“There’s no reason that we should not say this rally is in support of the disengagement plan,” said Eric Yoffie, president of the Union for Reform Judaism. “The conference has a position endorsing disengagement.”
To fill the void, the Israel Policy Forum has drawn together 25 Jewish organizations to sign and pay for an ad in the Sunday, May 22, edition of The New York Times proclaiming their support for the disengagement plan. It will be signed by several influential organizations that belong to the Presidents Conference, including Yoffie’s group, as well as the American Jewish Committee, the American Jewish Congress, the Anti-Defamation League and Hadassah.
The Presidents Conference is paying for a separate ad, along with the United Jewish Communities and the UJA-Federation of New York, welcoming Sharon to New York. At the Presidents Conference’s rally in Manhattan on Sunday, at Baruch College, Sharon will be sure to tout his own plan. But Malcolm Hoenlein, executive vice president of the Presidents Conference, said that with the American president, Congress and public behind the disengagement plan, it is not necessary to pay for a full-scale publicity blitz right now.
“This is something that is playing out in Israel, not the United States,” Hoenlein said. “The real need will come as we approach disengagement.”
Toward that end, Hoenlein said, the Presidents Conference has a number of projects in the works, including a series of pro-disengagement opinion essays that the organization will distribute to members, as well as a planned Web site that will provide information about the disengagement plan.
Thus far, The Israel Project — the one group that has put together a serious campaign in America promoting disengagement — also has chosen to host Sharansky, a leading critic of the plan.
The Washington-based organization has launched an advertising campaign aimed at American journalists to demonstrate the importance of the Gaza pullout. In eye-catching fliers sent out to over 3,000 American journalists, The Israel Project borrows from the arguments of the plan’s opponents to demonstrate the length to which Israel is willing to go for peace. One flier asks, “Why would someone move the graves of victims of terrorism?”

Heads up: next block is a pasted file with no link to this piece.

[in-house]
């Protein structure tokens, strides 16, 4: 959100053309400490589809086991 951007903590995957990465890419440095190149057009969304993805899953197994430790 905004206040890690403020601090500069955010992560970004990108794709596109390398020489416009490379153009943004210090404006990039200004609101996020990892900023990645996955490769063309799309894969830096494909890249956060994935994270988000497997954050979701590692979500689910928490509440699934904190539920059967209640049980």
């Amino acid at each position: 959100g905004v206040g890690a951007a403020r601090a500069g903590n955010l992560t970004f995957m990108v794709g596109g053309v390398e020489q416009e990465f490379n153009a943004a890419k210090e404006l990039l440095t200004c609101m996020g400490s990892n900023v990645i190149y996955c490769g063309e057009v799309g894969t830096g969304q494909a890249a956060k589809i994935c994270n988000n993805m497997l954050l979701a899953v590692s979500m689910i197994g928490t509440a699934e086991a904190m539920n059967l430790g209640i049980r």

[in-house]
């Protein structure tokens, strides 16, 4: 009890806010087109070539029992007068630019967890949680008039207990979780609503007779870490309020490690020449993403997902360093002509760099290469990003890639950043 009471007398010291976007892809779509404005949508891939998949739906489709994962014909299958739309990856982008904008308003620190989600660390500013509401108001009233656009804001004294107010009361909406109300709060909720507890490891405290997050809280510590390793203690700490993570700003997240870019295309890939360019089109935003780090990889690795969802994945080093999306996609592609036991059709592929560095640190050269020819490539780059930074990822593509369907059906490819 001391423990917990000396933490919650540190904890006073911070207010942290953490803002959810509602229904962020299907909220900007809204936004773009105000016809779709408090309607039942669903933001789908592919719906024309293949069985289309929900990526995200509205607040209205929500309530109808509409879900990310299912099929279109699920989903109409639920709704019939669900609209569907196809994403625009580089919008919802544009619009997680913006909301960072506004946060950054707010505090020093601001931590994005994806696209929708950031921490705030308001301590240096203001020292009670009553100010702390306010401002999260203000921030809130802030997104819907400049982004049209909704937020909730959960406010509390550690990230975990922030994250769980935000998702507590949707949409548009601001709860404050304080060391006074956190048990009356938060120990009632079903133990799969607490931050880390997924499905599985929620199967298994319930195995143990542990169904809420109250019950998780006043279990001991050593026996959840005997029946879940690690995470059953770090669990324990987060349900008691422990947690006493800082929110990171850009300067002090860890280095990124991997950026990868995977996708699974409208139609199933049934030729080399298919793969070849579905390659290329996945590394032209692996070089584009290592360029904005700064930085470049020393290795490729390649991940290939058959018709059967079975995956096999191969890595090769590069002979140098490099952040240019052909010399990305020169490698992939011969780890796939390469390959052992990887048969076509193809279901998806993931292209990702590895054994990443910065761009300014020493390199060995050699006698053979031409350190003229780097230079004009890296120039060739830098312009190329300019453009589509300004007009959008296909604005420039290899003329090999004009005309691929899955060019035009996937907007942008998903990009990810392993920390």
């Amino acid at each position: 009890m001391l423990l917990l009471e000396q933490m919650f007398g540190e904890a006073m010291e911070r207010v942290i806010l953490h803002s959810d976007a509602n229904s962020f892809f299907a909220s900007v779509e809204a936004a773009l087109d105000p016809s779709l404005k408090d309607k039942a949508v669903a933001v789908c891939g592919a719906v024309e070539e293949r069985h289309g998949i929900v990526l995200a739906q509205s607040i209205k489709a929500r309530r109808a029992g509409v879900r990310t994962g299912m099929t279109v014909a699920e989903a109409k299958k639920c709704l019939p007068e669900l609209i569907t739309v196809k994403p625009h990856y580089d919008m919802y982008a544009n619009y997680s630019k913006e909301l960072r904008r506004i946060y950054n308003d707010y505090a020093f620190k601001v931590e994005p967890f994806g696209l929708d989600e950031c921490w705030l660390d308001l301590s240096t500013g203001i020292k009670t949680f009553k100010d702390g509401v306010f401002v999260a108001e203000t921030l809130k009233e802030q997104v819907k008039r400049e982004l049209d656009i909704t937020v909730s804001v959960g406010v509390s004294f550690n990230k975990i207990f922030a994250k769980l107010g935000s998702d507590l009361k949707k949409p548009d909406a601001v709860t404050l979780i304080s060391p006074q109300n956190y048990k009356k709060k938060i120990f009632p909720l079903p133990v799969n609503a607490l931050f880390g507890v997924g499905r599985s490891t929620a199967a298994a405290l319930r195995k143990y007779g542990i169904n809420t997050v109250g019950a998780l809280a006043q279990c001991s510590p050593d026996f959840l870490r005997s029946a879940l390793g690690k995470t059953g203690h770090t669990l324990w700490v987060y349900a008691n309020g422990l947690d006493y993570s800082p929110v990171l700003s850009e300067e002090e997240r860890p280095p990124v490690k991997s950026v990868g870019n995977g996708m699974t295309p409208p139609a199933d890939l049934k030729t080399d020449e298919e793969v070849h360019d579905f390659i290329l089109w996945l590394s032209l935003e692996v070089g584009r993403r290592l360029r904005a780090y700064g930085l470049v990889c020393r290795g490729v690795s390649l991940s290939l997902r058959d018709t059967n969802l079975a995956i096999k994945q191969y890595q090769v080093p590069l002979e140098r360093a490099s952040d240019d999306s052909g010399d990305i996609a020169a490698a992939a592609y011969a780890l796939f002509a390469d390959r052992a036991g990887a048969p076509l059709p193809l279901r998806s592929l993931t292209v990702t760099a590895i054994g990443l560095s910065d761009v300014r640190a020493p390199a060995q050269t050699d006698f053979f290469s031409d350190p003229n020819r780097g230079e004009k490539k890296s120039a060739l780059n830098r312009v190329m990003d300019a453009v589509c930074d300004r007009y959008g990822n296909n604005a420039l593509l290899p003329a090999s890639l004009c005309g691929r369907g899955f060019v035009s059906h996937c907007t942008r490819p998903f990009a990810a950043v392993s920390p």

Sharansky, who has argued that the pullout will not help the prospects for peace, may undercut the message of support. But the director of The Israel Project, Jennifer Laszlo Mizrahi, said that Sharansky is going to focus on the ideas in his recent book, “The Case for Democracy: The Power of Freedom to Overcome Tyranny and Terror” and that he would steer clear of criticizing Sharon. An Aipac spokesman, Andrew Schwartz, gave a similar explanation for his organization’s decision to invite Sharansky to speak at its annual policy conference.
“Natan Sharansky is an icon in his own right,” Schwartz said. “His views on the policy of the Israeli government don’t have anything to do with his invitation.”
The disengagement plan is going to be one of the main policies promoted by Aipac in the coming year, according to a draft of the organization’s action agenda that will be circulated at the three-day conference. On May 24, conference delegates will fan out on Capitol Hill, touting Aipac’s priorities to their representatives.
This pro-disengagement message may be somewhat overshadowed by protesters. The coalition of anti-disengagement groups is chartering buses to Washington, and it is planning, on Monday, to lobby congressmen against disengagement.
“We have to inform them so that when the Aipac people get there on Tuesday, they will have the proper information,” said Helen Freedman, who is coordinating the protests.
The union’s Yoffie said that the public should not overestimate the meaning of these protests.
“However many people they have, it’s not representative of the American Jewish community as a whole,” Yoffie said. “The truth is that American Jews are behind disengagement and they’re behind the prime minister.”